The scene of a woman sitting on a bed in a room with shallow background, her hand rested lightly on the mattress, feels like any Romantic painter’s rendition of a seated portrait. Except for one small detail: The woman is wearing a linen bag over her head.
The photograph — Mijoo Kim’s 2014 piece called “Red Dress” — is part of her current exhibit at the Southeastern Center for Contemporary Art in Winston-Salem. It stirs an uneasy longing mixed with menacing implications, touching on feminine identity and the power of clothing in shaping that identity.
Kim is showing from two of her recent fine-art series, Role-Play and Re-Figure. The former uses posed fabric set against surreal backdrops or the North Carolinian outdoors to juxtapose themes of belonging and being lost. In Re-Figure, peppy prints are paired with the ominous anonymity of the artist’s presence.
Kim is one of 12 artists in the 12×12 artist salon series at SECCA, which presents a dozen artists from North Carolina, the nation’s 12th state. Curator Cora Fisher worked with a team of guest curators to pick the participants for the series, which runs through the spring of 2017. Each month’s artist opens with a casual salon talk, culminating in a final collaborative show with pieces from all artists involved.
Kim’s surreal approach can seem sterile upon first glance, but there’s some not-so-hidden, menacing subtext under the familiar backdrops, such as in “Polka Dot Dress,” set at a fairy tale-esque wooded babbling brook and featuring a rumpled dress abandoned in the foreground, hinting at some dark event that may have taken place just before the photographer arrived.
Visitors are encouraged to think of the series as pop-up mini exhibits, which makes sense seeing as SECCA’s Preview Gallery space is rather limited compared to the expansive architecture of the rest of the museum. It’s essentially a small and low-ceilinged extension of the atrium, which permits a less solemn vibe to take over the room.
That complements Kim’s brightly colored photographs on themes of identity, migration and belonging — though she didn’t always focus on fine-art photography. Before earning her MFA from UNC Chapel Hill in 2015, Kim studied photography in her native South Korea and then earned another bachelor’s degree from the School of the Art Institute of Chicago.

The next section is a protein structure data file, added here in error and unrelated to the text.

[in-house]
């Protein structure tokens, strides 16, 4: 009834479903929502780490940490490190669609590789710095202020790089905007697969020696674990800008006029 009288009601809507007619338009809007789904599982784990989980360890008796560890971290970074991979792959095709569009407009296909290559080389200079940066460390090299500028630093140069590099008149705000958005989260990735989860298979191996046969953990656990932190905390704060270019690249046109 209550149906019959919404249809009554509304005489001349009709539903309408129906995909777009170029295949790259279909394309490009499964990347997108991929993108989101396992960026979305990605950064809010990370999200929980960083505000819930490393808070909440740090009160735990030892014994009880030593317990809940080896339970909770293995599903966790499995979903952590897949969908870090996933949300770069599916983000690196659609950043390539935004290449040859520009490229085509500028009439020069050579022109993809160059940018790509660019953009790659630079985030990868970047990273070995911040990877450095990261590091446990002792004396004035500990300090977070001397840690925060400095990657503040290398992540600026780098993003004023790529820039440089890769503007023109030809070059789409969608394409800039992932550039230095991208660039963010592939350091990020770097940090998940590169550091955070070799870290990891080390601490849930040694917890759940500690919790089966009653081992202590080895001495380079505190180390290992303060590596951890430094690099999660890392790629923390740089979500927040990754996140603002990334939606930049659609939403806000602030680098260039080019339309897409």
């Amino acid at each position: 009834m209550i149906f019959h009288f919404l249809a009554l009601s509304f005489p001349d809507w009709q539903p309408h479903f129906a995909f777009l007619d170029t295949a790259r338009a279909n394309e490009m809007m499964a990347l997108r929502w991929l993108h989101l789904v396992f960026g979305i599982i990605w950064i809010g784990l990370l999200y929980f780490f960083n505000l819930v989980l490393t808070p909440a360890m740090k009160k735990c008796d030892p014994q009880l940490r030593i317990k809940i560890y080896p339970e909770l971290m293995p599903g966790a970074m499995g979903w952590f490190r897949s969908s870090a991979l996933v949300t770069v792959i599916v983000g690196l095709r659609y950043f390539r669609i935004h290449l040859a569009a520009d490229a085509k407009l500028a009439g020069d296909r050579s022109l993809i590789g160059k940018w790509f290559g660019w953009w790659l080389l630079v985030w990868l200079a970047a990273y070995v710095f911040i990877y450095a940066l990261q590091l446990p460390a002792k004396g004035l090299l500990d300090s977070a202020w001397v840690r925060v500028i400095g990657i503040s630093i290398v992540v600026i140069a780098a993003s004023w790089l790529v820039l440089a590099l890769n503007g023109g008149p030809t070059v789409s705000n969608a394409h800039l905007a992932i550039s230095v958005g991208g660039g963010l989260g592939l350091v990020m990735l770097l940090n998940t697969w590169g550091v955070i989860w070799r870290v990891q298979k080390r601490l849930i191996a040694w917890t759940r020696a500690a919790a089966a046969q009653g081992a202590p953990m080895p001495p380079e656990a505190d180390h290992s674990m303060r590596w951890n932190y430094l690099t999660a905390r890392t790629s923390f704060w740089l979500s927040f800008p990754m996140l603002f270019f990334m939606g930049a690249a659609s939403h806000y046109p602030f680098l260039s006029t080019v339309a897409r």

“Before moving to North Carolina, I was interested in documentary style,” Kim said in an interview.
Growing up in South Korea, Kim’s father ran his own business, and employed immigrants from other Asian countries. The beginning of her interest in photography intersected with her interest in the workers’ stories, she said.
“At that time I [was] interested in understanding and representing people’s lives in various societies,” she said.
She remembered first beginning to try her hand at photography 10 years ago, using her grandfather’s Canon, and pursuing street photography. Her street savvy served her well when she moved to Chicago and encountered sharp sensations of displacement and estrangement.
“At first, it’s really hard,” Kim said. “I was still learning English. I dragged around a camera to talk to other people with a camera and a tripod.”
In that way, photography was her second language.
“That’s why I was a street photographer,” she said.
“Taking photos, it’s another language to connect.”
Kim shared a story of crossed cultural wires that took place with her friend while studying at the School of the Art Institute of Chicago. The two of them went on a photo field trip, driving to Northern Illinois in search of stories. They picked a house at random and walked right up to the front porch.
“I didn’t know [this] was weird,” Kim said.
No harm done. Turns out the man who answered the door was a ham radio enthusiast who, upon being solicited for stories, took the pair down into his basement to show all of his radio equipment.
“He was such a great guy,” she said.
Serendipitous moments like this are the reason Kim enjoys her medium, adding that she has the ability to represent different pieces of a cultural tapestry in her work.
Today, she isn’t in any strangers’ basements. She’s in Long Island City for her second artist residency in New York state, the first having been in 2014 at the Center for Photography at Woodstock, and now with the plainly named Artist Residency Program New Work.
At Woodstock, one of the best things about her time there was the assistance she received from fellow resident artists and director Ariel Shanberg in conceptualizing the Re-Figure series.
Another small perk of the Woodstock residency?
“They pay for everything,” Kim said with a small laugh.
Spoken like a true artist.
Mijoo Kim’s 12×12 pop-up exhibit runs at SECCA’s Preview Gallery in Winston-Salem through May 15.